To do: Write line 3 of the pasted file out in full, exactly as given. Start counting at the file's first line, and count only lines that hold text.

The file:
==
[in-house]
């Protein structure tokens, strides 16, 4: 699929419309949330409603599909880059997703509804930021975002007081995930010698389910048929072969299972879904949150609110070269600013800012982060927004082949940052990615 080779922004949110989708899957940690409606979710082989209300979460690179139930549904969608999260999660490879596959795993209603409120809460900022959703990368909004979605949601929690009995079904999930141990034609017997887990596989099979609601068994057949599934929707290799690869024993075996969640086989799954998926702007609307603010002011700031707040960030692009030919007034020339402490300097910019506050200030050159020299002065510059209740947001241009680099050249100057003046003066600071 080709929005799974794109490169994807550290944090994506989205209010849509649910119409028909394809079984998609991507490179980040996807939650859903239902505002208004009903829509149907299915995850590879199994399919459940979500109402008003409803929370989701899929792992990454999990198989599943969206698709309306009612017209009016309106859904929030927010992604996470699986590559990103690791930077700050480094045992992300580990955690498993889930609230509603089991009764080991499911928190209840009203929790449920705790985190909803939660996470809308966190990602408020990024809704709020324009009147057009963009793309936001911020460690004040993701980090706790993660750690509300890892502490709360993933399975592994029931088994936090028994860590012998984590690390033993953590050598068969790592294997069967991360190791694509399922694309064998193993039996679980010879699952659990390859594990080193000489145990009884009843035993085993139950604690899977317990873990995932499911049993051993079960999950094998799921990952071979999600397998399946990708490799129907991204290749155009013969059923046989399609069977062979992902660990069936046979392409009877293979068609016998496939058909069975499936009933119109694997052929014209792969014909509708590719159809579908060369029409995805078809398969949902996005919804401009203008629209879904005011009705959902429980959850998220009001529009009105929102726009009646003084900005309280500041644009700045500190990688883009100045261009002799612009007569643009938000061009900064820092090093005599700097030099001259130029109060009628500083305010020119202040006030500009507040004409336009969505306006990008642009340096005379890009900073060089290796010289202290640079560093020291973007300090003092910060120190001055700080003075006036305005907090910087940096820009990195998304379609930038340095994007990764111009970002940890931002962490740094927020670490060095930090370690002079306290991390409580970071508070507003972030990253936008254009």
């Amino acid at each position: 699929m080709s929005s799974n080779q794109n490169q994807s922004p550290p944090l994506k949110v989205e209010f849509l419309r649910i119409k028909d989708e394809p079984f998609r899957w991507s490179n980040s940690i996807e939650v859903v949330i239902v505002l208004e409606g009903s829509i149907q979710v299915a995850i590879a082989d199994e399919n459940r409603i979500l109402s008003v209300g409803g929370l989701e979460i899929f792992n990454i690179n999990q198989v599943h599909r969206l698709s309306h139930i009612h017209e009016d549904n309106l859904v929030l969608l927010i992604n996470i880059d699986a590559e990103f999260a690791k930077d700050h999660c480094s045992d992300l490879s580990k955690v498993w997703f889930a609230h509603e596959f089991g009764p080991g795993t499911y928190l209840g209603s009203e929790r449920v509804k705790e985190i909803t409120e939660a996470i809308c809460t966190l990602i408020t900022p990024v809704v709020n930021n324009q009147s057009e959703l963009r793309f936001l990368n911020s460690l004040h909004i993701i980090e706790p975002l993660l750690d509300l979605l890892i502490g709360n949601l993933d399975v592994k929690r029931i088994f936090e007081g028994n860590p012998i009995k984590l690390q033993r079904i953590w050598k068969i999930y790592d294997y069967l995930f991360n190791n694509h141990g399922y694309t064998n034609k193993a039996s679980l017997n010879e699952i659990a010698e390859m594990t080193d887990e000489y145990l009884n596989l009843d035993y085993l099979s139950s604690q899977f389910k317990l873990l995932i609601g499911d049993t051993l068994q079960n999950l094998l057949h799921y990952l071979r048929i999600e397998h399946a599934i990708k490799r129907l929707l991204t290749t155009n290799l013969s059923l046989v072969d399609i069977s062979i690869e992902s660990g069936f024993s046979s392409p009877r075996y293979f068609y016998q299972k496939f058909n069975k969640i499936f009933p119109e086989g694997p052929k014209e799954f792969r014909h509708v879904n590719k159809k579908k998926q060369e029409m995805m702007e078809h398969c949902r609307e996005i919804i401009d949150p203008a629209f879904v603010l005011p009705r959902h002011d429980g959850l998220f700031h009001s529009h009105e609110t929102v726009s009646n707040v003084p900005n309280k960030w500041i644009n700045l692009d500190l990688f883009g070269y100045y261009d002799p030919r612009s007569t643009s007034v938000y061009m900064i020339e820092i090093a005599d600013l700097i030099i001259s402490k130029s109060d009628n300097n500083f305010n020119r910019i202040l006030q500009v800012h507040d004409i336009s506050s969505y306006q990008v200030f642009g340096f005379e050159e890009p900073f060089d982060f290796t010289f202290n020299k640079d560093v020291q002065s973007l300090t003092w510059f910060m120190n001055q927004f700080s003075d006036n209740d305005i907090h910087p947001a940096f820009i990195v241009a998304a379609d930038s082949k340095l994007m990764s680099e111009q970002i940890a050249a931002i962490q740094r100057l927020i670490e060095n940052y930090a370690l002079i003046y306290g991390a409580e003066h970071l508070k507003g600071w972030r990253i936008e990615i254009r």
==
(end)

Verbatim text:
């Amino acid at each position: 699929m080709s929005s799974n080779q794109n490169q994807s922004p550290p944090l994506k949110v989205e209010f849509l419309r649910i119409k028909d989708e394809p079984f998609r899957w991507s490179n980040s940690i996807e939650v859903v949330i239902v505002l208004e409606g009903s829509i149907q979710v299915a995850i590879a082989d199994e399919n459940r409603i979500l109402s008003v209300g409803g929370l989701e979460i899929f792992n990454i690179n999990q198989v599943h599909r969206l698709s309306h139930i009612h017209e009016d549904n309106l859904v929030l969608l927010i992604n996470i880059d699986a590559e990103f999260a690791k930077d700050h999660c480094s045992d992300l490879s580990k955690v498993w997703f889930a609230h509603e596959f089991g009764p080991g795993t499911y928190l209840g209603s009203e929790r449920v509804k705790e985190i909803t409120e939660a996470i809308c809460t966190l990602i408020t900022p990024v809704v709020n930021n324009q009147s057009e959703l963009r793309f936001l990368n911020s460690l004040h909004i993701i980090e706790p975002l993660l750690d509300l979605l890892i502490g709360n949601l993933d399975v592994k929690r029931i088994f936090e007081g028994n860590p012998i009995k984590l690390q033993r079904i953590w050598k068969i999930y790592d294997y069967l995930f991360n190791n694509h141990g399922y694309t064998n034609k193993a039996s679980l017997n010879e699952i659990a010698e390859m594990t080193d887990e000489y145990l009884n596989l009843d035993y085993l099979s139950s604690q899977f389910k317990l873990l995932i609601g499911d049993t051993l068994q079960n999950l094998l057949h799921y990952l071979r048929i999600e397998h399946a599934i990708k490799r129907l929707l991204t290749t155009n290799l013969s059923l046989v072969d399609i069977s062979i690869e992902s660990g069936f024993s046979s392409p009877r075996y293979f068609y016998q299972k496939f058909n069975k969640i499936f009933p119109e086989g694997p052929k014209e799954f792969r014909h509708v879904n590719k159809k579908k998926q060369e029409m995805m702007e078809h398969c949902r609307e996005i919804i401009d949150p203008a629209f879904v603010l005011p009705r959902h002011d429980g959850l998220f700031h009001s529009h009105e609110t929102v726009s009646n707040v003084p900005n309280k960030w500041i644009n700045l692009d500190l990688f883009g070269y100045y261009d002799p030919r612009s007569t643009s007034v938000y061009m900064i020339e820092i090093a005599d600013l700097i030099i001259s402490k130029s109060d009628n300097n500083f305010n020119r910019i202040l006030q500009v800012h507040d004409i336009s506050s969505y306006q990008v200030f642009g340096f005379e050159e890009p900073f060089d982060f290796t010289f202290n020299k640079d560093v020291q002065s973007l300090t003092w510059f910060m120190n001055q927004f700080s003075d006036n209740d305005i907090h910087p947001a940096f820009i990195v241009a998304a379609d930038s082949k340095l994007m990764s680099e111009q970002i940890a050249a931002i962490q740094r100057l927020i670490e060095n940052y930090a370690l002079i003046y306290g991390a409580e003066h970071l508070k507003g600071w972030r990253i936008e990615i254009r």